The Tso Moriri Lake is the twin to Pangong Tso Lake which is lesser-known and therefore, much less crowded which makes it perfect for spending some alone time or stargazing at night. Located at the Changtang Wildlife Sanctuary, surrounded by snow-capped mountains, the view is jaw-droppingly breathtaking. The literal meaning of Moriri Tso transforms to ‘Mountain Lake’ which was declared as a wetland reserve and is home to various species including the Brahmin duck, bare-headed goose, the brown-headed gull, and the great-crested grebe and Himalayan Hares, etc. Camping near this lake can be an experience for a lifetime.

Best Time To Visit: May to August

Zanskar Valley:

The Zanskar Valley is one of the most sought after places to visit in Ladakh. Set in the desolate Himalayan range, the steep snowy terrains seem to be plain white canvas calling out to you. The Zanskar river is one of the best places for white river rafting when it is not frozen in the winters. The place is inhabited by about 14,000 people and most of them, Buddhist monks. The entire region is closed for eight months due to heavy snowfall. The frozen Zanskar River forms one of the most adventurous treks in the country, that is the Chadar Trek which is a challenge in itself and must be undertaken only by the most experienced.

Best Time to Visit: June to September

Khardung La:

Riding a bike in the Khardungla Pass is an adventure one should not let go. Khardung La is the highest motorable pass in the country at an altitude of 18,500 feet and is managed by the Border Roads Organization. The pass leads to Nubra and Shyok Valleys which are worth visiting if you are in Ladakh, with chilly wind against your face as you race against the snow clad mountains to reach the highest point. Have a cup of tea while you sit at the mountains to appreciate the view. There is nothing better than ‘chai and barf’!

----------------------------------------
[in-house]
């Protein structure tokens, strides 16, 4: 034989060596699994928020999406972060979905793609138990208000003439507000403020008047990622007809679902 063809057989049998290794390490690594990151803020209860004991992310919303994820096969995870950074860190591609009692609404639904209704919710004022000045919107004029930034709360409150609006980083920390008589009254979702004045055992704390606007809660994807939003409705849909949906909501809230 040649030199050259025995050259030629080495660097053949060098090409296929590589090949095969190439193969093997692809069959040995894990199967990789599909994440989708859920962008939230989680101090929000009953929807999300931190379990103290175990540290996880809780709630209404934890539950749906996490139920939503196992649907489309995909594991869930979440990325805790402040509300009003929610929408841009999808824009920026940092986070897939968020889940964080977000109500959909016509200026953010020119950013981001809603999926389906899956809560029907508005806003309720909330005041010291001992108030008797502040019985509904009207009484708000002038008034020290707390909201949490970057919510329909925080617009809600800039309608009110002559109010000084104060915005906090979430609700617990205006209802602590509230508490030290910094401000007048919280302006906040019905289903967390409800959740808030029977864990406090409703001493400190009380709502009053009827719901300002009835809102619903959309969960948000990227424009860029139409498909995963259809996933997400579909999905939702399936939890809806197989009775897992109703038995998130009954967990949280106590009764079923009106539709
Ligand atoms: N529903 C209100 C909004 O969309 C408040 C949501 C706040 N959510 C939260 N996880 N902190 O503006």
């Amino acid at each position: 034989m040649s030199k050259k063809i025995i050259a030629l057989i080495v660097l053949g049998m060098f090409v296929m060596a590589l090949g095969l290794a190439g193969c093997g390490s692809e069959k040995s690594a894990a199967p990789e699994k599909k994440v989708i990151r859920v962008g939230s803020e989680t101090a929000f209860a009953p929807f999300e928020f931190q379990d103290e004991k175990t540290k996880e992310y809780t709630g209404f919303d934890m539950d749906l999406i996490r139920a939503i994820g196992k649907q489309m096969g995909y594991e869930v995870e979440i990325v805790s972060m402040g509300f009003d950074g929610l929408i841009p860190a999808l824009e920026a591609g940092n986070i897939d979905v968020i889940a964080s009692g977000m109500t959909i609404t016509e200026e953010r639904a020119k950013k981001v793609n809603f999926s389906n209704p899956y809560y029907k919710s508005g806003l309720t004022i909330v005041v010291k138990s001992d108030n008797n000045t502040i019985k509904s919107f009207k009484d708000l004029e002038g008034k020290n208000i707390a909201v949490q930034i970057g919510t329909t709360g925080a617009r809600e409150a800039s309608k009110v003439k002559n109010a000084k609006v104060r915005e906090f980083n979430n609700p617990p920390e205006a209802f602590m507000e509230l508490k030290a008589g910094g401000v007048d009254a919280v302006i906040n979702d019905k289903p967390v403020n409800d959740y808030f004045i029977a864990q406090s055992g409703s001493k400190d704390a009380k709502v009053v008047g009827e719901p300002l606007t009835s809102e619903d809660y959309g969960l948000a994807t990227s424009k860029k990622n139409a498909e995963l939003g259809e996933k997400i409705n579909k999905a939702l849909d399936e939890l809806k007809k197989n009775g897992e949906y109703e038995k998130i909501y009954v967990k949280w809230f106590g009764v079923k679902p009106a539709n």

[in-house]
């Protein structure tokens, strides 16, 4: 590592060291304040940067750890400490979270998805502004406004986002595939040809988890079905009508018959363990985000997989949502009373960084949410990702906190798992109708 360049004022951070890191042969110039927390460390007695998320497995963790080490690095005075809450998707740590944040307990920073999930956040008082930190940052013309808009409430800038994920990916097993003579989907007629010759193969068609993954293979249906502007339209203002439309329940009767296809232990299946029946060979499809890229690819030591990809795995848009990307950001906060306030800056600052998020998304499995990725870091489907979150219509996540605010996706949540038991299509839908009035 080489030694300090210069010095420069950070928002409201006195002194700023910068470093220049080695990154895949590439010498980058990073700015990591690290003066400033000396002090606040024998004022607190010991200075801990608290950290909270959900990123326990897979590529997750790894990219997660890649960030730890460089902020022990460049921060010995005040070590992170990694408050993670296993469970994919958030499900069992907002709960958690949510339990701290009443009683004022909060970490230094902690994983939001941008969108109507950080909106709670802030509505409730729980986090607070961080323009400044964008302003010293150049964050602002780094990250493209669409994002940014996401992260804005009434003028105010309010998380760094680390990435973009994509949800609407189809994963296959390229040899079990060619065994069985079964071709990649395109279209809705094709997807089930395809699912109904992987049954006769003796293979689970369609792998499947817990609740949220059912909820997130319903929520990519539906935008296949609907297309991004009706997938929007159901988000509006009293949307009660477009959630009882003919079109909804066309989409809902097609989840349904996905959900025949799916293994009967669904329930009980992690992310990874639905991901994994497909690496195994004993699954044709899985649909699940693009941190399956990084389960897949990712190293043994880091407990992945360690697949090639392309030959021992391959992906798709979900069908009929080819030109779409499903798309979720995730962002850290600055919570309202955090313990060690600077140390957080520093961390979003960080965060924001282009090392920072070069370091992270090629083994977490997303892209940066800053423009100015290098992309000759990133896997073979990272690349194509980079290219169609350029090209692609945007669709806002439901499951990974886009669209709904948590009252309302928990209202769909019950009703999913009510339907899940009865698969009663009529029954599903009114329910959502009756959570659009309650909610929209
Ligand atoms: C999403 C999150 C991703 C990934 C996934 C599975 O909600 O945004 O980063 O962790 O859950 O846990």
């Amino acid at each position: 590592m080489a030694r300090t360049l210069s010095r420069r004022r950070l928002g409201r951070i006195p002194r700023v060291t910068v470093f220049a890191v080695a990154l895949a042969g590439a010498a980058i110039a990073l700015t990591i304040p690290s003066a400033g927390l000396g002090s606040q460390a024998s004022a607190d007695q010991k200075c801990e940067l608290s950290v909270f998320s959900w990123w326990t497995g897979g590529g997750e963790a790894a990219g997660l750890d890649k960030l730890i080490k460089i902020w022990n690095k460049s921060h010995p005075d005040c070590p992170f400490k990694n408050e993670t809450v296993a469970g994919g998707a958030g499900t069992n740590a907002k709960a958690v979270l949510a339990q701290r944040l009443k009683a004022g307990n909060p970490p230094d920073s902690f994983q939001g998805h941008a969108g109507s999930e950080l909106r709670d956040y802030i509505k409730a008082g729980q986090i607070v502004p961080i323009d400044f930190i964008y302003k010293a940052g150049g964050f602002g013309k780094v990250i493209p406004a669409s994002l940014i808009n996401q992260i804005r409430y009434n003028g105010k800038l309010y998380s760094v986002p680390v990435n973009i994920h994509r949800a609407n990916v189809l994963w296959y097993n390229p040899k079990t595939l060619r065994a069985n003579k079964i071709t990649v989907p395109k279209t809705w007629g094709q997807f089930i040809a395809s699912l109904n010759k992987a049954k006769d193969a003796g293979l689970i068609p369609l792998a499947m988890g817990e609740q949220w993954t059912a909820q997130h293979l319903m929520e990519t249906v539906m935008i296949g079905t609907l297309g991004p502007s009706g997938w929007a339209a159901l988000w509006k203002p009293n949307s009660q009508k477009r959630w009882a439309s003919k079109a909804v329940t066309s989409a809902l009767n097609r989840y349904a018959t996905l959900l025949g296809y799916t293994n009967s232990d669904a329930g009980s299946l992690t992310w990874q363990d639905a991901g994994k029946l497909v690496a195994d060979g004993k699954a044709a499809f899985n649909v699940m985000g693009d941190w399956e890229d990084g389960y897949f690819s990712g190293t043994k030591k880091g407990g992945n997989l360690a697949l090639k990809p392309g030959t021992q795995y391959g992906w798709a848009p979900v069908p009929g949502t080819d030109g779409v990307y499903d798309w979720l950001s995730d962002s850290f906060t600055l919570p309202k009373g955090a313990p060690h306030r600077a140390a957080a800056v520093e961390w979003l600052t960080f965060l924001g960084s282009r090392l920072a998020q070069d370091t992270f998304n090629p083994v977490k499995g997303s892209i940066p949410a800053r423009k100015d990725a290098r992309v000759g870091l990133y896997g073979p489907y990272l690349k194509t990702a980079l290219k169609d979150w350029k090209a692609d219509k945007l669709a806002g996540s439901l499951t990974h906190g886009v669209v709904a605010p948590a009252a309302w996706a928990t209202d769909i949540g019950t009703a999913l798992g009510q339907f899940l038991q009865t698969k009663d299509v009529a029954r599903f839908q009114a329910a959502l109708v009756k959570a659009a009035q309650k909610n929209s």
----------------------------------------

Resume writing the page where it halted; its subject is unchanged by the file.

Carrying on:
Best time to visit: May to September.

Nubra Valley:

You cannot just go to Ladakh and not visit the Nubra Valley, the tri-armed valley with two-humped camels. If you think deserts are just about hot weather, this is where Nubra proves you wrong. The valley transports you to your childhood Arabian Nights stories and opens the way for the long-forgotten Shangri La, Samstanling Monastery, Dixit Monastery, Nubra river and the Panamik village with hot sulphur spring.

Best time to visit: July to September.

Kargil:

The mere remembrance of Kargil reminds us of the brave warriors who defended the country in the 1999 war with Pakistan. This makes it a must-visit place in Ladakh, on the banks of the Indus river. Enriched with history, Kargil was considered as an important trade route to and from China, India, Afghanistan, and Turkey. Being a transit hub too, the place is heavily guarded but remains a sought-out destination for adventure sports such as trekking and mountaineering. Of course, let us not forget the Kargil War Museum.

Best Time to visit: May to July

Moonland:

The village of Lamayuru, also known as the ‘Moonland of India’ owes its name to the resemblance of a moonlike landscape cut into the Himalayan mountains. This remains one of the untouched and non-commercialized places in Ladakh to visit if you are more into the off-beat tracks looking for something other than just being a tourist. The sight is one to behold during the full moon days when moonlight reflects on the surface.

Best Time To Visit: April to May.

There you go! With these eleven places on your list, you would have been to most of the wonderous places of Ladakh. Of course, there are more to explore and if you have the chance, it is good to ask around the locals and try finding out places where you may be the first to go!